Thankfully for Fiona, if every mistake isn’t created equal, then neither is “every cocaine toxicity.” Not to delve too deep into this, but Fiona should be thankful that she got a progressive judge, a judge who doesn’t believe in the need of everyone to pay their life away with five years in a state prison. By the end of this episode, Fiona probably does fee like she got screwed in this negotiation but it could have been much worse. Because her case got assigned a judge who must be among Bunk Moreland’s favourites. We will paraphrase here—when it came time for the judge to fuck her she was gentle. She knew it was Fiona’s first time.

Does this all make Fiona like Frank? Hmm, let’s see…”This was a mistake,” “I can’t pay my life away,” yada yada… Yep, sure sounds like the man. And yet, maybe we forget that—what, 21 years old? Fiona has always been the dominant figure.Shameless isn’t a show about her per se, but it’s about her. She’s the pull, the force around which everyone else orbits. Except that this week, Shameless centered on her, but the characters didn’t. Fiona can’t go back to prison and it is true that she has never done anything for herself or that even when she has, like becoming her siblings’ legal guardian, it still was less about her fulfillment than theirs. But she could have made anything prior to this about her. She can’t start with this. Not now. Not when she is so guilty.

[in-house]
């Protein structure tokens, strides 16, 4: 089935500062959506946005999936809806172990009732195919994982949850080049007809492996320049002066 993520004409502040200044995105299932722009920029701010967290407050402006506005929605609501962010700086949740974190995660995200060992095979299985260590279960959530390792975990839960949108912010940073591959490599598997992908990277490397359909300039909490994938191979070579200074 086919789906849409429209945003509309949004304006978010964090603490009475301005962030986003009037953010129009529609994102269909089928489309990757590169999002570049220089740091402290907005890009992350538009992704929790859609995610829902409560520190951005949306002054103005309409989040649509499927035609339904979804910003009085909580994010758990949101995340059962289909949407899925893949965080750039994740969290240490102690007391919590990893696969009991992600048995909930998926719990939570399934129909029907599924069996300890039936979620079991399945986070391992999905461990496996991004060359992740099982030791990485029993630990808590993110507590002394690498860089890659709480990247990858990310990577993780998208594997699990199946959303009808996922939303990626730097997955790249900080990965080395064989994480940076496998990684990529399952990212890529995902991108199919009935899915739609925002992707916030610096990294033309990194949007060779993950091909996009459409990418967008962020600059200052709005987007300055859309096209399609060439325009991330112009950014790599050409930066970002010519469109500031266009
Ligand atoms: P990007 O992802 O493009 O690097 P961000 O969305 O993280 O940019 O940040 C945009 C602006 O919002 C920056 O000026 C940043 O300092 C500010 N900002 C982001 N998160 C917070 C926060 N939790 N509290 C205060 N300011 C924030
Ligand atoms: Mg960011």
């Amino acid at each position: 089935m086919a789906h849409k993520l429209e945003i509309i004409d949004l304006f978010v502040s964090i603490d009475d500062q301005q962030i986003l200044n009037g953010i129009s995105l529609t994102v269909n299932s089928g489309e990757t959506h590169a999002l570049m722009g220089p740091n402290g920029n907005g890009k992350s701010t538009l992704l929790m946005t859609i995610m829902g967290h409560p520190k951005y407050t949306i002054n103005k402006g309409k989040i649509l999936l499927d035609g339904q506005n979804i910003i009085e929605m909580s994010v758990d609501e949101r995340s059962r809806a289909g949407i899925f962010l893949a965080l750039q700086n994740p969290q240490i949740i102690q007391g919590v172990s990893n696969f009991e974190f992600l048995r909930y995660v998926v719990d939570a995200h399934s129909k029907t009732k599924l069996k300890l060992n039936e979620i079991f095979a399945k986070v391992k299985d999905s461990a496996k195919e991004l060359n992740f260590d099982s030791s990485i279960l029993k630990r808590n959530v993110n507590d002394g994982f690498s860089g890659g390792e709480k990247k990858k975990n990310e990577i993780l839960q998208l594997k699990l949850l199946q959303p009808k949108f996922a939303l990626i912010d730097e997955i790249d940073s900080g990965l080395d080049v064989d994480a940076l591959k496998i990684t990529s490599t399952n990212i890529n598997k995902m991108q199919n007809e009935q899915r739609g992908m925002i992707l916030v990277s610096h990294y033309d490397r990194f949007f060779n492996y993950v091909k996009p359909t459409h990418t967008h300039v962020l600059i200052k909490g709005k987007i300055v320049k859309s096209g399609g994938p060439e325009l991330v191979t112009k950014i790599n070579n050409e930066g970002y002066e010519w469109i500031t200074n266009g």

It’s not fair, but it doesn’t have to be.